RSP: 002b:00007ffe72221d88 EFLAGS: 00000246 ORIG_RAX: 0000000000000117
          RAX: ffffffffffffffda RBX: 0000000000000000 RCX: 00007fc976e03949
          RDX: 0000000000c22390 RSI: 0000000000001400 RDI: 0000000000005827
          RBP: 00007ffe72221e00 R08: 0000000000c2c3a0 R09: 0000000000000004
          R10: 0000000000c363b0 R11: 0000000000000246 R12: 0000000000400650
          R13: 00007ffe72221ee0 R14: 0000000000000000 R15: 0000000000000000
          Code: 81 e4 ff ff 1f 00 48 21 c2 49 c1 ec 0c 48 c1 ea 0c 4c 01 e2 49 bc 00 00 00 00 00 ea ff ff 48 c1 e2 06 49 01 d4 f6 45 bc 04 74 90 <49> 8b 7c 24 20 40 f6 c7 01 75 2b 4c 89 e7 8b 47 1c 85 c0 7e 2a
          RIP: follow_huge_pmd+0x143/0x190 RSP: ffffc90004bdbcd0
          CR2: ffffea0011943820
          ---[ end trace e4f81353a2d23232 ]---
          Kernel panic - not syncing: Fatal exception
          Kernel Offset: disabled
      This bug is triggered when pmd_present() returns true for non-present
      hugetlb, so fixing the present check in follow_huge_pmd() prevents it.
      Using pmd_present() to determine present/non-present for hugetlb is not
      correct, because pmd_present() checks multiple bits (not only
      _PAGE_PRESENT) for historical reason and it can misjudge hugetlb state.
      Fixes: e66f17ff ("mm/hugetlb: take page table lock in follow_huge_pmd()")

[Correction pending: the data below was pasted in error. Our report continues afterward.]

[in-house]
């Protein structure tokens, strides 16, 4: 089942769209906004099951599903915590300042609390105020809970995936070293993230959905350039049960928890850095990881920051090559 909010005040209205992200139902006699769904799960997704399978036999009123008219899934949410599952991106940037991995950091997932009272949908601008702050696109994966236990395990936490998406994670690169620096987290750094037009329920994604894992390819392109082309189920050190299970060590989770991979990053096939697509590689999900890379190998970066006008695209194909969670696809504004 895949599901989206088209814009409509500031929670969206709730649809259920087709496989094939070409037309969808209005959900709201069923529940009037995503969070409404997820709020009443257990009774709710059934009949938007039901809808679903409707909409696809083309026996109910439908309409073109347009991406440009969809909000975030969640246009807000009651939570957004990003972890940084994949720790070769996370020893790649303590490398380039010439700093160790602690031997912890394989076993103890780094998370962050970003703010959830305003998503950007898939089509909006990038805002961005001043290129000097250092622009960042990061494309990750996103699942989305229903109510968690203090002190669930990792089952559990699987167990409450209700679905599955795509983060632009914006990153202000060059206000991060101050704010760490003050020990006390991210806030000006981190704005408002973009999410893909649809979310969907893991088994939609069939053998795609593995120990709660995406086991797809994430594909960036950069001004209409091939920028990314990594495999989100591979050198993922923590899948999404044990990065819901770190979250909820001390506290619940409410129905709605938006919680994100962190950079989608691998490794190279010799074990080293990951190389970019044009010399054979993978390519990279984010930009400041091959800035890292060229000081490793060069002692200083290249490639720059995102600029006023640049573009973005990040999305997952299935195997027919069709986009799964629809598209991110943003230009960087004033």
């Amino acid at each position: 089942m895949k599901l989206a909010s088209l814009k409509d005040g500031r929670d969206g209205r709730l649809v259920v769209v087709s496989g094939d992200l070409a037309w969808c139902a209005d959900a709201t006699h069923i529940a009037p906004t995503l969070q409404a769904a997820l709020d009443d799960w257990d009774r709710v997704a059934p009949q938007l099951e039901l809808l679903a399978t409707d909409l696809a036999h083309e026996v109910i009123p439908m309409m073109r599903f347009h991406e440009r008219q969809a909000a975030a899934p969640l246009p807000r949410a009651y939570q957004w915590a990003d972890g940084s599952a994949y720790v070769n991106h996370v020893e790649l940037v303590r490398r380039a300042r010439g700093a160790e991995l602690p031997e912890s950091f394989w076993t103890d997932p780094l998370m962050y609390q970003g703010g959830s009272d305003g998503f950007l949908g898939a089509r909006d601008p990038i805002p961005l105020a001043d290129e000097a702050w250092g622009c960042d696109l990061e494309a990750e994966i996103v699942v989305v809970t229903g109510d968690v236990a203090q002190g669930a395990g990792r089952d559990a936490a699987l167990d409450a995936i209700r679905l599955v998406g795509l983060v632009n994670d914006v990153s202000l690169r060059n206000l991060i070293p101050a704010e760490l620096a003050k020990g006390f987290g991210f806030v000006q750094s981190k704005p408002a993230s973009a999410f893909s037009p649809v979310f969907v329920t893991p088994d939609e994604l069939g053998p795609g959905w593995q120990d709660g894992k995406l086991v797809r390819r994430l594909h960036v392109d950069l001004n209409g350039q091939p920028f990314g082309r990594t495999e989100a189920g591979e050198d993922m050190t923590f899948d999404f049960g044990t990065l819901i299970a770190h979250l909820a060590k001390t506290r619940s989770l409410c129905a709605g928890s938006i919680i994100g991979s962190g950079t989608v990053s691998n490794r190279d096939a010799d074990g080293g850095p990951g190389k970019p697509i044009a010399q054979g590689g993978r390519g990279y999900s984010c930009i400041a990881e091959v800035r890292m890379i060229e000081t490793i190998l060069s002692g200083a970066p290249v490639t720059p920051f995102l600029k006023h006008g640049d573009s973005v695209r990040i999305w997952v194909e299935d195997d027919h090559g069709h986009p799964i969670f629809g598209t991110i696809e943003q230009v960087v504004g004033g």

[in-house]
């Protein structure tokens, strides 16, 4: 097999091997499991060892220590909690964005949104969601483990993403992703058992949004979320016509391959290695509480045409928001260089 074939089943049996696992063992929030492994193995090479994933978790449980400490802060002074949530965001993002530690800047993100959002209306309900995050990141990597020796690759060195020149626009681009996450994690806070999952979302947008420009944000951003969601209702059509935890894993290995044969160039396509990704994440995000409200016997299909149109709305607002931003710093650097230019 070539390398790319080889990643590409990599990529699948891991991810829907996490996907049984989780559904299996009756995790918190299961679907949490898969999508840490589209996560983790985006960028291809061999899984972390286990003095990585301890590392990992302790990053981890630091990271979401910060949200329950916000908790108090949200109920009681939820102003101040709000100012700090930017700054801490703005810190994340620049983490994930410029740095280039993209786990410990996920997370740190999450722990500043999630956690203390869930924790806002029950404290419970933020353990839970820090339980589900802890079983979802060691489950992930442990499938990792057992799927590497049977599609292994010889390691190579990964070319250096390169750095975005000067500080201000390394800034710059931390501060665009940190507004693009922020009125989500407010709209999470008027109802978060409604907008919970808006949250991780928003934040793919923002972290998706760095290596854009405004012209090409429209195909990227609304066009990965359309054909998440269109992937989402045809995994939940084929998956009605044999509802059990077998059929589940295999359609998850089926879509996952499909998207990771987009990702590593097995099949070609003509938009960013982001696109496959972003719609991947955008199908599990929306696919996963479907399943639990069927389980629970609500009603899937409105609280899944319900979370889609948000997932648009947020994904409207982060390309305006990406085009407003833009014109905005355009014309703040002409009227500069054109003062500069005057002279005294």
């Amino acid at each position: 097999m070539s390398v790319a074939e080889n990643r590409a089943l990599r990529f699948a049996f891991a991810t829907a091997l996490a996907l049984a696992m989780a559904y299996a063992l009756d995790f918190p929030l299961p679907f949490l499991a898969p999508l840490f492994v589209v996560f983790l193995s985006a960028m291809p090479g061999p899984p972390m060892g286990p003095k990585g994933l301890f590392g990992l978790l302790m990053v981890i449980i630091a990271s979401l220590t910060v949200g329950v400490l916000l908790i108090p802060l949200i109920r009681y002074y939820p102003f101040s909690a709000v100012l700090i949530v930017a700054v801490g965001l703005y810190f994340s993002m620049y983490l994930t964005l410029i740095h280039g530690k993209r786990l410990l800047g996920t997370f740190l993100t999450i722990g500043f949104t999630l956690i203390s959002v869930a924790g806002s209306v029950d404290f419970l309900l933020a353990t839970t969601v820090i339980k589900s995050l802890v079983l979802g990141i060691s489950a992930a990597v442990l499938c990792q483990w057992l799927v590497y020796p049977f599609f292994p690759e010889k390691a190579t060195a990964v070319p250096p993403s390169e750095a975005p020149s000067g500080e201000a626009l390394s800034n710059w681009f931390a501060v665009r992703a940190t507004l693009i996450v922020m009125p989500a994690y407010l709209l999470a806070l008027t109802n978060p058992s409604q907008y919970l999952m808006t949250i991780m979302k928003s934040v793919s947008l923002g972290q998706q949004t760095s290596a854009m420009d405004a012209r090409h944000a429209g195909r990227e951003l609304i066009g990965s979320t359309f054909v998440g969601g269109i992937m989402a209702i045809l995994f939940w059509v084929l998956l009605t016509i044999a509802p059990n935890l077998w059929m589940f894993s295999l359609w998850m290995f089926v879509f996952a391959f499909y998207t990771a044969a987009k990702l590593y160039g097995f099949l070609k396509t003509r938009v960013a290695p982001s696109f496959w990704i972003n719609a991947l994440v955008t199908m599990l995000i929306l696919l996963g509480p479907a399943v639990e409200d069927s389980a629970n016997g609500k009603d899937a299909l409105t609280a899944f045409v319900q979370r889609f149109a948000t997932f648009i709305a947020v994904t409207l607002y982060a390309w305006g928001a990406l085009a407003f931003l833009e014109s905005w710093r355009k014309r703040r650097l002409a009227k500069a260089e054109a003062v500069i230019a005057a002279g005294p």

Link: http://lkml.kernel.org/r/1490149898-20231-1-git-send-email-n-horiguchi@ah.jp.nec.com
      Signed-off-by: default avatarNaoya Horiguchi <n-horiguchi@ah.jp.nec.com>
      Acked-by: default avatarHillf Danton <hillf.zj@alibaba-inc.com>
      Cc: Hugh Dickins <hughd@google.com>
      Cc: Michal Hocko <mhocko@kernel.org>
      Cc: "Kirill A. Shutemov" <kirill.shutemov@linux.intel.com>
      Cc: Mike Kravetz <mike.kravetz@oracle.com>
      Cc: Christian Borntraeger <borntraeger@de.ibm.com>
      Cc: Gerald Schaefer <gerald.schaefer@de.ibm.com>
      Cc: <stable@vger.kernel.org>        [4.0+]
      Signed-off-by: default avatarAndrew Morton <akpm@linux-foundation.org>
      Signed-off-by: default avatarLinus Torvalds <torvalds@linux-foundation.org>
  5. 09 Mar, 2017 1 commit
  6. 02 Mar, 2017 1 commit
  7. 25 Feb, 2017 2 commits
  8. 23 Feb, 2017 5 commits
  9. 11 Jan, 2017 1 commit
  10. 13 Dec, 2016 4 commits
  11. 11 Nov, 2016 1 commit
  12. 08 Oct, 2016 5 commits